Getting Portals to Behave

Chris Olston and Allison Woodruff


Data visualization environments help users understand and analyze their data by permitting interactive browsing of graphical representations of the data. To further facilitate understanding and analysis, many visualization environments have special features known as portals, which are sub-windows of a data canvas. Portals provide a way to display multiple graphical representations simultaneously, in a nested fashion. This makes portals an extremely powerful and flexible paradigm for data visualization. Unfortunately, with this flexibility comes complexity. There are over a hundred possible ways each portal can be configured to exhibit different behaviors. Many of these behaviors are confusing and certain behaviors can be inappropriate for a particular setting. It is desirable to eliminate confusing and inappropriate behaviors. In this paper, we construct a taxonomy of portal behaviors and give recommendations to help designers of visualization systems decide which behaviors are intuitive and appropriate for a particular setting. We apply these recommendations to an example setting that is fully visually programmable and analyze the resulting reduced set of behaviors. Finally, we consider a real visualization environment and demonstrate some problems associated with behaviors that do not follow our recommendations.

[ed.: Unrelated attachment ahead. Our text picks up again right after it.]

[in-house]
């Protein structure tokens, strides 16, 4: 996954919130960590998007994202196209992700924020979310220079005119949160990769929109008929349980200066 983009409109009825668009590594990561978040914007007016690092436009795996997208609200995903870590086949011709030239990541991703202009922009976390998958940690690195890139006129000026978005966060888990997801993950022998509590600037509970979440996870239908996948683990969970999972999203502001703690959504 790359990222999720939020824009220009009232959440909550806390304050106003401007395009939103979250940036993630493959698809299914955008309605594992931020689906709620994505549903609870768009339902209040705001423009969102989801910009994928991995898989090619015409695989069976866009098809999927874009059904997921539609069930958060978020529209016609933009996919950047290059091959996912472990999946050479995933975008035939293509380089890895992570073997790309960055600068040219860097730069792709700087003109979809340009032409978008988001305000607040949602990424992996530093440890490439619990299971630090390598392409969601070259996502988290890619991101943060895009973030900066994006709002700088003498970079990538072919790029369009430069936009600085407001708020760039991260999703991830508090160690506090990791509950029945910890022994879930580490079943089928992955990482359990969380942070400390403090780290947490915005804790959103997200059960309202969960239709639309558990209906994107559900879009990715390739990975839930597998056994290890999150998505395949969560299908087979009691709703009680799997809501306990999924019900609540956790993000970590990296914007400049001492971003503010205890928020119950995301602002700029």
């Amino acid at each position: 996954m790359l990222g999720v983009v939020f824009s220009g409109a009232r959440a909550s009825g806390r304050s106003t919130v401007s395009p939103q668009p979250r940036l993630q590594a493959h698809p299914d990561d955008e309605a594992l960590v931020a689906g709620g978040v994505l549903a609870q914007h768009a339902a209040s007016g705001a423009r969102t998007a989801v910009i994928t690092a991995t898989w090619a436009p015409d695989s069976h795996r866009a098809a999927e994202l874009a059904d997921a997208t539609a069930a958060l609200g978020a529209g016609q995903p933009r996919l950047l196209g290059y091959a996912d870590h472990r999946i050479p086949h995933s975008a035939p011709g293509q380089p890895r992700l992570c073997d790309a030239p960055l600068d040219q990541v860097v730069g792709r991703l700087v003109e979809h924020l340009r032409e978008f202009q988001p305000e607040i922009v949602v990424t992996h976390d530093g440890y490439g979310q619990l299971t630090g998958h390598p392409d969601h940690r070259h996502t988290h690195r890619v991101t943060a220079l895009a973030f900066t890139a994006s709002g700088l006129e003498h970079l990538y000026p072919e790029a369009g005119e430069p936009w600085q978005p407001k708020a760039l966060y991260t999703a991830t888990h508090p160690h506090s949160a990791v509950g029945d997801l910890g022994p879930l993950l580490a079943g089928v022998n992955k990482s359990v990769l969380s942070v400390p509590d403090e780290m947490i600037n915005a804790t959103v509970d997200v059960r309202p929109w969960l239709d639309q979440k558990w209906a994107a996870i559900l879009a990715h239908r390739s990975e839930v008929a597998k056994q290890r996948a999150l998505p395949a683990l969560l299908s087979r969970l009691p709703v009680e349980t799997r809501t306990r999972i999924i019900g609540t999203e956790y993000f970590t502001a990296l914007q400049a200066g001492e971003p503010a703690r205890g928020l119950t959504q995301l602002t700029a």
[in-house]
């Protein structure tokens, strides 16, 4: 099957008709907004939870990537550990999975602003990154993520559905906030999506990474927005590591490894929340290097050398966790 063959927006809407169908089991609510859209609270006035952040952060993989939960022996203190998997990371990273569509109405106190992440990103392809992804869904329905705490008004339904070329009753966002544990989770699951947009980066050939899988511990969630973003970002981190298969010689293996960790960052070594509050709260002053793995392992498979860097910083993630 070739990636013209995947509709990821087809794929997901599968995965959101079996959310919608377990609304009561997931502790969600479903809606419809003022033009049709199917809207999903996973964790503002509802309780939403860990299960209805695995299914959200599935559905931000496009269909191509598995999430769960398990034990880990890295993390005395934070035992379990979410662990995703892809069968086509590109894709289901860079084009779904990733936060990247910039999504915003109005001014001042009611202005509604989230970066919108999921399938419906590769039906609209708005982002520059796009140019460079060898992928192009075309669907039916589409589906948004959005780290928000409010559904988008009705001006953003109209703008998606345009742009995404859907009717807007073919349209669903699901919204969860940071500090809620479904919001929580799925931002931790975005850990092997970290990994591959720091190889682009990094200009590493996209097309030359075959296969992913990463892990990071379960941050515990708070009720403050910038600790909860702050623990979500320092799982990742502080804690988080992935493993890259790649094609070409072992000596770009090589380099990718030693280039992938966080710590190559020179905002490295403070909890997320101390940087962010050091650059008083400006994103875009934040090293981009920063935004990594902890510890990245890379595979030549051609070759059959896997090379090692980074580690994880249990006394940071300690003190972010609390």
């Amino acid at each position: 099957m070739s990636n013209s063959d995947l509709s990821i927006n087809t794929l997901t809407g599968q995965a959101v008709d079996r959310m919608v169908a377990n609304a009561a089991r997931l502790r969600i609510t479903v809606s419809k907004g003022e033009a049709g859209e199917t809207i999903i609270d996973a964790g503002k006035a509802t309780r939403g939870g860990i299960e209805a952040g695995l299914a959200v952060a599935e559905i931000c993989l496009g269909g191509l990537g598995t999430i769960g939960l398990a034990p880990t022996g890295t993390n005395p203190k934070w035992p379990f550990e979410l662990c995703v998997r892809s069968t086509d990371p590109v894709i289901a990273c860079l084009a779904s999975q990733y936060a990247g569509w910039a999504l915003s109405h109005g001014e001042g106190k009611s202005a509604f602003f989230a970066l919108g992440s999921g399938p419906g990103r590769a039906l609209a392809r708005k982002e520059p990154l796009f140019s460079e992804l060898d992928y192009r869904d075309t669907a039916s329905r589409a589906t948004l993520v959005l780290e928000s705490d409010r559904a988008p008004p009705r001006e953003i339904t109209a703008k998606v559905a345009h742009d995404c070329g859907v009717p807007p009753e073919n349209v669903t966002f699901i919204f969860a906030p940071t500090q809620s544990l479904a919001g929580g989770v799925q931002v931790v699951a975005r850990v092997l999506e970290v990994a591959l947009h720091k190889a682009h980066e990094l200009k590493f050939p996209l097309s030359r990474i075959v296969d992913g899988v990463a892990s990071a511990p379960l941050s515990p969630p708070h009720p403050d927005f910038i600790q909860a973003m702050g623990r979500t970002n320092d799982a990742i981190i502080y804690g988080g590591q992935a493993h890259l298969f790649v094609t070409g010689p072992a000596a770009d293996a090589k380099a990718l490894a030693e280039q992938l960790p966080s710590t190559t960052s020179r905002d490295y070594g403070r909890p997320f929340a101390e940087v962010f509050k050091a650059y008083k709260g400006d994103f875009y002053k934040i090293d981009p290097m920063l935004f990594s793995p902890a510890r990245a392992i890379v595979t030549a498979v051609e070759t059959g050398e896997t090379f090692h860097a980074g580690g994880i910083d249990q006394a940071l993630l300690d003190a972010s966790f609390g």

Conference Paper (InfoVis 2000): [PS], [PDF]. Citation: [BibTeX]

Conference Slides (InfoVis 2000): [PPT]